It is something he sees not as an option or seasonal trend but as vital work to the Church and, in a world in which there appears to be growing anti-Semitism and hostility towards foreigners and minorities, one that has an even greater urgency.
“It was an invitation to look forward not back”, said Father Justo Lacunza-Balda, director of the Pontifical Institute for Arab and Islamic Studies. “I found it a very touching speech which placed emphasis on humanity, elements of friendship and closeness.”
There were no condemnations, Father Lacunza-Balda noted, but rather statements of solidarity and collaboration with the Muslim community in confronting evil, and an underlying emphasis on the crucial role of education in the formation of young Muslims.
“He was saying to them: ‘You teach your faith, but what do you teach?” the priest added. “Is it about respect for human dignity, or is it about something else?”
As prefect of the Congregation for the Doctrine of the Faith, then-Cardinal Joseph Ratzinger criticized Islam for its tendency to mix religion and politics too readily. He also upset many Turks when he suggested that Turkey should become part of a greater Islamic community rather than join the European Union.
But he also has a respect for the religious and moral seriousness of Islam, and is convinced that it is not debate over Europe's Christian roots that offend Muslim immigrants, but disrespect for God and religion.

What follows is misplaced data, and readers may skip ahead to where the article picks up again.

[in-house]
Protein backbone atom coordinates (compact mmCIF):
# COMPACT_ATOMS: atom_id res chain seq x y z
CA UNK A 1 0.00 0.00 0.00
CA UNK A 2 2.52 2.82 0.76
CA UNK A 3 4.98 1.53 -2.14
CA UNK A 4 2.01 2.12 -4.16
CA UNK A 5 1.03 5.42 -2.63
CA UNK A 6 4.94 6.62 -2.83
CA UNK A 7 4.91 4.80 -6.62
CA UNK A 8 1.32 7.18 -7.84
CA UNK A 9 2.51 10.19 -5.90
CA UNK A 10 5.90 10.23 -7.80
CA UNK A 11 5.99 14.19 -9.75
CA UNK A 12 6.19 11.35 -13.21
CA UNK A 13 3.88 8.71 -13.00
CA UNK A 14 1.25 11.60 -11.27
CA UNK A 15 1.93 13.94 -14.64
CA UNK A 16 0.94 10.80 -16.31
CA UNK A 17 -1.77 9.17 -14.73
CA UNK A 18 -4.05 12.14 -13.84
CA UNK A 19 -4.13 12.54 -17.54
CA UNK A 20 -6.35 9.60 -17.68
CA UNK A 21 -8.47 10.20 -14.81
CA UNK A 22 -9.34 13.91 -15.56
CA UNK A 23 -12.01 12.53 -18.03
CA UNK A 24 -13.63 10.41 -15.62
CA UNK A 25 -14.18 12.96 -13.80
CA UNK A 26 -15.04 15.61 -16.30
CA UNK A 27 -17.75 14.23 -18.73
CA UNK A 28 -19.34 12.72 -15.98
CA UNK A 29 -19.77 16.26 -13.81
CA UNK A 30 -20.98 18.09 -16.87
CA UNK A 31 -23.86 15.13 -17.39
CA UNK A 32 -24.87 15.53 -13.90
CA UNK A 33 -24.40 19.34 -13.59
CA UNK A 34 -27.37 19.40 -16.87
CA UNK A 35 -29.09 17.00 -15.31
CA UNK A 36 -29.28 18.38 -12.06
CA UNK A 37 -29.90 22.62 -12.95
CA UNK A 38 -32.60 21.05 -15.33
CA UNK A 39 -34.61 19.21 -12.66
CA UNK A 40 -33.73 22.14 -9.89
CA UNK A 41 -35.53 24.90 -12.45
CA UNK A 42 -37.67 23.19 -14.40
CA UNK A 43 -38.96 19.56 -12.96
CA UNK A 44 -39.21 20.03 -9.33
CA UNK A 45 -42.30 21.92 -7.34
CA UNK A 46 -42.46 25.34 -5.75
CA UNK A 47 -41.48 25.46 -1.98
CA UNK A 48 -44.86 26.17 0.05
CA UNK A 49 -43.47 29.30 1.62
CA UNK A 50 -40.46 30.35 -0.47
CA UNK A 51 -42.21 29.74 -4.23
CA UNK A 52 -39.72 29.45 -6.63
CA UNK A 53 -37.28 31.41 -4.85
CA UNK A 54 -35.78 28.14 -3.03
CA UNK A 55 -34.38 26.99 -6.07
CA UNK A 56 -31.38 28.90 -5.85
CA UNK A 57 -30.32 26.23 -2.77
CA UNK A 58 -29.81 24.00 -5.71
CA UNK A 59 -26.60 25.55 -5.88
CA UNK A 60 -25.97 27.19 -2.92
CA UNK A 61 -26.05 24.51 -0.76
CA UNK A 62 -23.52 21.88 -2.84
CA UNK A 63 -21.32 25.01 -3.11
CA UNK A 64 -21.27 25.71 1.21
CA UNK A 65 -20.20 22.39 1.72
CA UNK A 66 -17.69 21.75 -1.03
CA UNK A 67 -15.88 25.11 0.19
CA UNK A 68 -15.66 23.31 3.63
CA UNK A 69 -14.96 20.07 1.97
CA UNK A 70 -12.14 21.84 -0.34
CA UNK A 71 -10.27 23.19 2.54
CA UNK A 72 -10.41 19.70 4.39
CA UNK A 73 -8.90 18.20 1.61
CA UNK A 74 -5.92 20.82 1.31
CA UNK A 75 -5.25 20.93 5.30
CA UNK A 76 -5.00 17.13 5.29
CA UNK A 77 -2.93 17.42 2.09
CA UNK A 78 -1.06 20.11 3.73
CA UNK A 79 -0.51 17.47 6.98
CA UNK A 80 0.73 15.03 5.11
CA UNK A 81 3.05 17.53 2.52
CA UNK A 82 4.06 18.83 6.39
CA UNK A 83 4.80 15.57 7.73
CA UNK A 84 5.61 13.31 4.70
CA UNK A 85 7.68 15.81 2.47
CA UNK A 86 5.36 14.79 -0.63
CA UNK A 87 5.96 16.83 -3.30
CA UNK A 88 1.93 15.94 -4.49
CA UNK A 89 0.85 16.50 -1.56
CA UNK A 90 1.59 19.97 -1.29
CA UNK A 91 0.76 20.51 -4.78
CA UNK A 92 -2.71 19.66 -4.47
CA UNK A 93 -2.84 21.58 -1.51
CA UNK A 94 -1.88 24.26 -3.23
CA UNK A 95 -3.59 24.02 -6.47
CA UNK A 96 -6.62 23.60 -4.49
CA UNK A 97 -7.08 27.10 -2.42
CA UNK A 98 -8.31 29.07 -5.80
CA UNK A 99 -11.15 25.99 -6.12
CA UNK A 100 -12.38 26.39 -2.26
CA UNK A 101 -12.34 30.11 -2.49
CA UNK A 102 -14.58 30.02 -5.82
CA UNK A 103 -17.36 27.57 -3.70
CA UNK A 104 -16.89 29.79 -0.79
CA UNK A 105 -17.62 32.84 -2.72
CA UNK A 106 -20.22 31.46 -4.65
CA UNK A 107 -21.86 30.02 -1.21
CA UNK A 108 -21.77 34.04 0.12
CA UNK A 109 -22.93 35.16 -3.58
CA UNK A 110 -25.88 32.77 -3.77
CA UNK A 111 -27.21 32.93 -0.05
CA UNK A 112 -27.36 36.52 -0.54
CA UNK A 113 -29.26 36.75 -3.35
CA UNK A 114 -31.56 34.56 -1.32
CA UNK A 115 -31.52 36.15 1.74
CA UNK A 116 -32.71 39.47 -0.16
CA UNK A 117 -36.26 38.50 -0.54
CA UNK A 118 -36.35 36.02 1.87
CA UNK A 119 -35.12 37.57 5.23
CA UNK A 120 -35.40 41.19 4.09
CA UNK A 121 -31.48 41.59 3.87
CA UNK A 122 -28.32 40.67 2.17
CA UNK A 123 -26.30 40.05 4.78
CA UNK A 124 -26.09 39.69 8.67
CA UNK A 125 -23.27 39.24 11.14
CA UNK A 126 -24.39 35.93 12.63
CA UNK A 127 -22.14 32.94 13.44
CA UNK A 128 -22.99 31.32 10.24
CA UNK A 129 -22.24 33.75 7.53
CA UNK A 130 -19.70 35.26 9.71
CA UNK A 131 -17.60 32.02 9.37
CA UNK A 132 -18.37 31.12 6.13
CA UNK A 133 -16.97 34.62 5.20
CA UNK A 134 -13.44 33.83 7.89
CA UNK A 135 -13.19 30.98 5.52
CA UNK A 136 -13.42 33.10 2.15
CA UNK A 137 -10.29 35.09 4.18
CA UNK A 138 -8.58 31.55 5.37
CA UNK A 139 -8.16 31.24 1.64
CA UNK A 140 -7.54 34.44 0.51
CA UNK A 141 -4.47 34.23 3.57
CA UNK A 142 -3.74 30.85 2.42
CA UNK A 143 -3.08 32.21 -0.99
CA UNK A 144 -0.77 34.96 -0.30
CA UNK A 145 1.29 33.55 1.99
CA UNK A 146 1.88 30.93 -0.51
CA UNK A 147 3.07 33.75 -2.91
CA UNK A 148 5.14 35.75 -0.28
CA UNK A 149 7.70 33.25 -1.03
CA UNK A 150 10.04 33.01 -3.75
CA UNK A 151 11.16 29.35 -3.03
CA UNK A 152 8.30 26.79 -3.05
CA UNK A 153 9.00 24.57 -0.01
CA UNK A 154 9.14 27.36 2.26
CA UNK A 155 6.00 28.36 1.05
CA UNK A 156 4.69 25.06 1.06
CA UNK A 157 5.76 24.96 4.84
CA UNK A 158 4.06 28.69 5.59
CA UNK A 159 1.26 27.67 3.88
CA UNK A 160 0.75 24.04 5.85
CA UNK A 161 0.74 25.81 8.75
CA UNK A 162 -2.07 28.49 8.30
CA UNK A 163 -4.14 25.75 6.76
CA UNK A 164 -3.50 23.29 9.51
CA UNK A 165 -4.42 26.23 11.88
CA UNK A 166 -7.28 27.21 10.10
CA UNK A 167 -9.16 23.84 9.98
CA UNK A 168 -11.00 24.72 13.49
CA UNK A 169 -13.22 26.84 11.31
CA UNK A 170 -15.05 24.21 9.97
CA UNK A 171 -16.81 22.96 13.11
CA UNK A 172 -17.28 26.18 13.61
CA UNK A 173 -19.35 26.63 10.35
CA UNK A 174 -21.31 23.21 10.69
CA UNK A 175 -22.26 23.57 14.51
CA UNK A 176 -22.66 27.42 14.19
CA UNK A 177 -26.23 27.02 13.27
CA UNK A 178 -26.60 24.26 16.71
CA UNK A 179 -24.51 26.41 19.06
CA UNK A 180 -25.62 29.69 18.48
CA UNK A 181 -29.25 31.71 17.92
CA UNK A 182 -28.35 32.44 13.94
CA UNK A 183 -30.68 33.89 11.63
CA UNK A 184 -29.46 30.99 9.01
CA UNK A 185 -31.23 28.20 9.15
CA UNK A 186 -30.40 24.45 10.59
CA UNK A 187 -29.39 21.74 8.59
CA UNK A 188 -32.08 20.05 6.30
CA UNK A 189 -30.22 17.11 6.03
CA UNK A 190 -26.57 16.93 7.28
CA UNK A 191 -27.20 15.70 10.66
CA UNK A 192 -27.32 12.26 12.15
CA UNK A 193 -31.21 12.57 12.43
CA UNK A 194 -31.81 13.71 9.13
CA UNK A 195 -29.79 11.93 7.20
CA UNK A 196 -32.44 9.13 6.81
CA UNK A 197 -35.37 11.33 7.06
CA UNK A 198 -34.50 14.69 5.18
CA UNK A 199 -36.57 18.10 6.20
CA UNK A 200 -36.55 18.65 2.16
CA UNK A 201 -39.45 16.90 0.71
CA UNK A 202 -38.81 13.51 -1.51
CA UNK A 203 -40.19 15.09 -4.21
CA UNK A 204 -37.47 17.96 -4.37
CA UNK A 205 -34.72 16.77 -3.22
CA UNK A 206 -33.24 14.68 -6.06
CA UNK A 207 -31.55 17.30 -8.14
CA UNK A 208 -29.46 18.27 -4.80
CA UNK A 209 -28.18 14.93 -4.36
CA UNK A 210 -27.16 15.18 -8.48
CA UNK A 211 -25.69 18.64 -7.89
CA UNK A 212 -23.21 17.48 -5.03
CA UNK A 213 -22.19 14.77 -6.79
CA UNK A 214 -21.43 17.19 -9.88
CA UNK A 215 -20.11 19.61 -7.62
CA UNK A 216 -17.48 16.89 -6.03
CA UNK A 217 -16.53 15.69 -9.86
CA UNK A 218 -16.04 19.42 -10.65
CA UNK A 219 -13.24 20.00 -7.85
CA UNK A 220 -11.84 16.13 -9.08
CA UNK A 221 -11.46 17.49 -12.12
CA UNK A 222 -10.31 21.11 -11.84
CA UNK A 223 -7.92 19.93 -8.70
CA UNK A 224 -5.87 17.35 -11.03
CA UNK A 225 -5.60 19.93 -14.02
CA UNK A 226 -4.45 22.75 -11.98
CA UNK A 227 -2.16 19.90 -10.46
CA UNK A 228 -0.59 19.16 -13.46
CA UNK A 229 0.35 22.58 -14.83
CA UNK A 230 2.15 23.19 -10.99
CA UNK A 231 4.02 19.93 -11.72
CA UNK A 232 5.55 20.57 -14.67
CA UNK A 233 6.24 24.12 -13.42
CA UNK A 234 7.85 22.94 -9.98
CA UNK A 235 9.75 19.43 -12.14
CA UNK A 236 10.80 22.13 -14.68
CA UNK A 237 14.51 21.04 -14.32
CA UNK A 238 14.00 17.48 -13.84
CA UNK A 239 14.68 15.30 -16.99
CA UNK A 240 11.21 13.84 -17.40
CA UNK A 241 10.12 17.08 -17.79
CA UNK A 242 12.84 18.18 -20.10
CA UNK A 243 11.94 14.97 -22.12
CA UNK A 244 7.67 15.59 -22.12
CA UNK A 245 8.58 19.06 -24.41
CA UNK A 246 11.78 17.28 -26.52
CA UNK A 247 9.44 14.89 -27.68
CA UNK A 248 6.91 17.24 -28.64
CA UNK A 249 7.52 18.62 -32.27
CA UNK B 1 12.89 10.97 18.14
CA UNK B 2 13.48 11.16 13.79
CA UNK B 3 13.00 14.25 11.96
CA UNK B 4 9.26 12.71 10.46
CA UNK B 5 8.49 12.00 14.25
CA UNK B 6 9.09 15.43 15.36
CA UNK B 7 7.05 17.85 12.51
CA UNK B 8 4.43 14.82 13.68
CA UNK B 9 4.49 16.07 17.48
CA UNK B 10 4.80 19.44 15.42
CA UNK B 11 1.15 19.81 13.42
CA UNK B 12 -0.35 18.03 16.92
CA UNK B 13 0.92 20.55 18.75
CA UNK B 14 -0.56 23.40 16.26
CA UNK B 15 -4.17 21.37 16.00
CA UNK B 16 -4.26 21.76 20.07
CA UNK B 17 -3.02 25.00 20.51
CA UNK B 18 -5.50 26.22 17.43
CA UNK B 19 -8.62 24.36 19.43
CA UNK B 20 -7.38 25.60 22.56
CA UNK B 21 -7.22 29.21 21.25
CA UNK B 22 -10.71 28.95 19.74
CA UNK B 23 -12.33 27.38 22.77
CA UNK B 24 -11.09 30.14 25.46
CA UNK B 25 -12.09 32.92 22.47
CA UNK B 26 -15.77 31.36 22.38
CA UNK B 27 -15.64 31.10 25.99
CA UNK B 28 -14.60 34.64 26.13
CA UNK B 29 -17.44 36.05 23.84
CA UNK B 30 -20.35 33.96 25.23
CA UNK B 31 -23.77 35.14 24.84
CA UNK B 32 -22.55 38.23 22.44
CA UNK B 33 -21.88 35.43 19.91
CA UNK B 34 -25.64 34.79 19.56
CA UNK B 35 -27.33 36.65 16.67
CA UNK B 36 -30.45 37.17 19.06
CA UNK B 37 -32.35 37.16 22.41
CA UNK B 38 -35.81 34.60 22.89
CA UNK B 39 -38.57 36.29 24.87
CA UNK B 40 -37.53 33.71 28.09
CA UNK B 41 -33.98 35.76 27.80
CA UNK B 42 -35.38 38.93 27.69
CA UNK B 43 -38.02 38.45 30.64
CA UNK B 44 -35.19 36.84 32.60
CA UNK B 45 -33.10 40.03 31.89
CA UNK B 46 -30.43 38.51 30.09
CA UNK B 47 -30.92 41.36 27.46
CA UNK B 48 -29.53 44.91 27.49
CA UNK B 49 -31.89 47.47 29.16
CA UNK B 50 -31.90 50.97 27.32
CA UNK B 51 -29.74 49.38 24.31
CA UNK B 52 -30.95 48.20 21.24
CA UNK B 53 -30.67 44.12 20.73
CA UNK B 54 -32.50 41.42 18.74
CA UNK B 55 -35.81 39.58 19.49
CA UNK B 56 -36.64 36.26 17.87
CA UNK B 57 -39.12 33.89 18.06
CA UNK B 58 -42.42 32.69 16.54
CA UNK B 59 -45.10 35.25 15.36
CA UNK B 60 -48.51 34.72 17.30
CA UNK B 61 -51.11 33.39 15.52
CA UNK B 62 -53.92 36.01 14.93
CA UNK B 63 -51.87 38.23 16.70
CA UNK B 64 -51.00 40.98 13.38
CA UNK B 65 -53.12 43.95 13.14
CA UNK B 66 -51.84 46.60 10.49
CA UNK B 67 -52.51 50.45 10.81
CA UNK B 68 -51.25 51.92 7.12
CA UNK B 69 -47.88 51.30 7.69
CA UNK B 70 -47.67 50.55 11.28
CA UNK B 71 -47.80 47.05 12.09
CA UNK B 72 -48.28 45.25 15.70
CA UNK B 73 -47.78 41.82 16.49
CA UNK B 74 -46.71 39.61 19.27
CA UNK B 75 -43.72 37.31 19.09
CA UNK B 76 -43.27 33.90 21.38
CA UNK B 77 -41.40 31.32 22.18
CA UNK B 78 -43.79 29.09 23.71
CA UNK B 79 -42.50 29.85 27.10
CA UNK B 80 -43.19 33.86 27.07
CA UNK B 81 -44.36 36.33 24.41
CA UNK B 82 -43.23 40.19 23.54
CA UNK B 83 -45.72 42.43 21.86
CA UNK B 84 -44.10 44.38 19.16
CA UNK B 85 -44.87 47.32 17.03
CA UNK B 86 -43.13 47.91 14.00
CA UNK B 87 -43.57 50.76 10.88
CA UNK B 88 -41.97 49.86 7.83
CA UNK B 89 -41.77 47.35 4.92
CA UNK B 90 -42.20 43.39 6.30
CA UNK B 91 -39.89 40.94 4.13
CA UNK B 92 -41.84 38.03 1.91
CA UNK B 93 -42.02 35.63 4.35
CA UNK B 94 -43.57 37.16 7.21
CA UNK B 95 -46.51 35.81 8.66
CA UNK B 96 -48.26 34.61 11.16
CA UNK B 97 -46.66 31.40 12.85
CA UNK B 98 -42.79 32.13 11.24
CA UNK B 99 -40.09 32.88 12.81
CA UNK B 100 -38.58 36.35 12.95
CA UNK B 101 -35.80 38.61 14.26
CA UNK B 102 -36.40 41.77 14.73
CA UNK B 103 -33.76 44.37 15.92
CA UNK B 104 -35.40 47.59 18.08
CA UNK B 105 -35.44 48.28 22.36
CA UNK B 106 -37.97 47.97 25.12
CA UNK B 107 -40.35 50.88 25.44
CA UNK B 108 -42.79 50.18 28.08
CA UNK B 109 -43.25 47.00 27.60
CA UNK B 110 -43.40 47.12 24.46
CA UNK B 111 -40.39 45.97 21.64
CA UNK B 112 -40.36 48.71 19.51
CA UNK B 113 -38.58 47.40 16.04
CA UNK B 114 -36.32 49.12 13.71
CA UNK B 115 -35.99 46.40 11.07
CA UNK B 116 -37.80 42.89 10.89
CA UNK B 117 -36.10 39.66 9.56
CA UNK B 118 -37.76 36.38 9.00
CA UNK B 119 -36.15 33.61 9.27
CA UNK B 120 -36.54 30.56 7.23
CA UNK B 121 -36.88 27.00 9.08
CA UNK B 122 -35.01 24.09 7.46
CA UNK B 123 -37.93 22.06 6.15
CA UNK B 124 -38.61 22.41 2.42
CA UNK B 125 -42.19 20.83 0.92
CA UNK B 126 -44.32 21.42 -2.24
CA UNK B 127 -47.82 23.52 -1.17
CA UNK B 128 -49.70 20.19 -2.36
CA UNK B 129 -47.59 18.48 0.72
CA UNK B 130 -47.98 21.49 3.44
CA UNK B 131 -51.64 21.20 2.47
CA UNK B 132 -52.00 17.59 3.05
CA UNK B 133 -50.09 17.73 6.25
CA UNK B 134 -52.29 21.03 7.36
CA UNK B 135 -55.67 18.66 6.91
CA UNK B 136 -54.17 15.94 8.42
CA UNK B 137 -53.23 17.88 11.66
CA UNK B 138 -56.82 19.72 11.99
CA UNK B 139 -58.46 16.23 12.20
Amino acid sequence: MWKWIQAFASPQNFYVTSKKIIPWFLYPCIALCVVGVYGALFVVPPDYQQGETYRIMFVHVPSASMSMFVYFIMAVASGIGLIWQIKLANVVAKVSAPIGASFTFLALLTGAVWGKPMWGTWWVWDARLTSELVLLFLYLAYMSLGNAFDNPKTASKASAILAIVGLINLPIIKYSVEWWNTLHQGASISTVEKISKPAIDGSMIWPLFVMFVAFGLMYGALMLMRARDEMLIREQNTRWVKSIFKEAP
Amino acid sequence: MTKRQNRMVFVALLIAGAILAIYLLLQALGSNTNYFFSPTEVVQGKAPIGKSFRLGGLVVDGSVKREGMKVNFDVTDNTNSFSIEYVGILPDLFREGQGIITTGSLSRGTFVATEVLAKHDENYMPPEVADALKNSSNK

Religion of Peace?
Yet some detractors would argue that he could have been even more direct, and question whether the Koran, with all its references to warfare against the ‘infidel,’ can honestly be called a book of peace.
“There are plenty of verses in the Old Testament that refer to war, too, but that has a wider meaning in the context of the New Testament,” countered Father Lacunza-Balda. “Muslims must likewise look at the wider picture of the Koran, and focus on the many verses not to make war. People use the Koran to hurt others and establish a jihad, but the words compassion and mercy are there.”
Taking leave from Pope Benedict's call for better instruction from religious leaders, Father Lacunza-Balda believes there must be a return to the “principles and guidelines that pulled people together though generations.”
The address was welcomed by the attending Muslims.
Ridvan Cakir, president of the Turkish Islamic Union, said afterward: “We have the same opinion on inter-religious dialogue, and we also share the same line on common action against terrorism.”
Muslims also warmed to the openness and friendliness of Pope Benedict that was also so reminiscent of John Paul II.
“I think Pope Benedict must utilize this and his greatest characteristic: his enormous competence in the field of theology,” Yahya Pallavicini, vice-president of the Italian Islamic Community and imam of the Al Wahid mosque in Milan, told the Italian newspaper Il Giornale.
Pope Benedict made clear after his election his intention to make significant advances in inter-religious dialogue.
This speech, marked by sincerity and sensitivity combined with forthright yet constructive criticism, gives one a good idea of just how he plans to go about it.
Edward Pentin writes from Rome.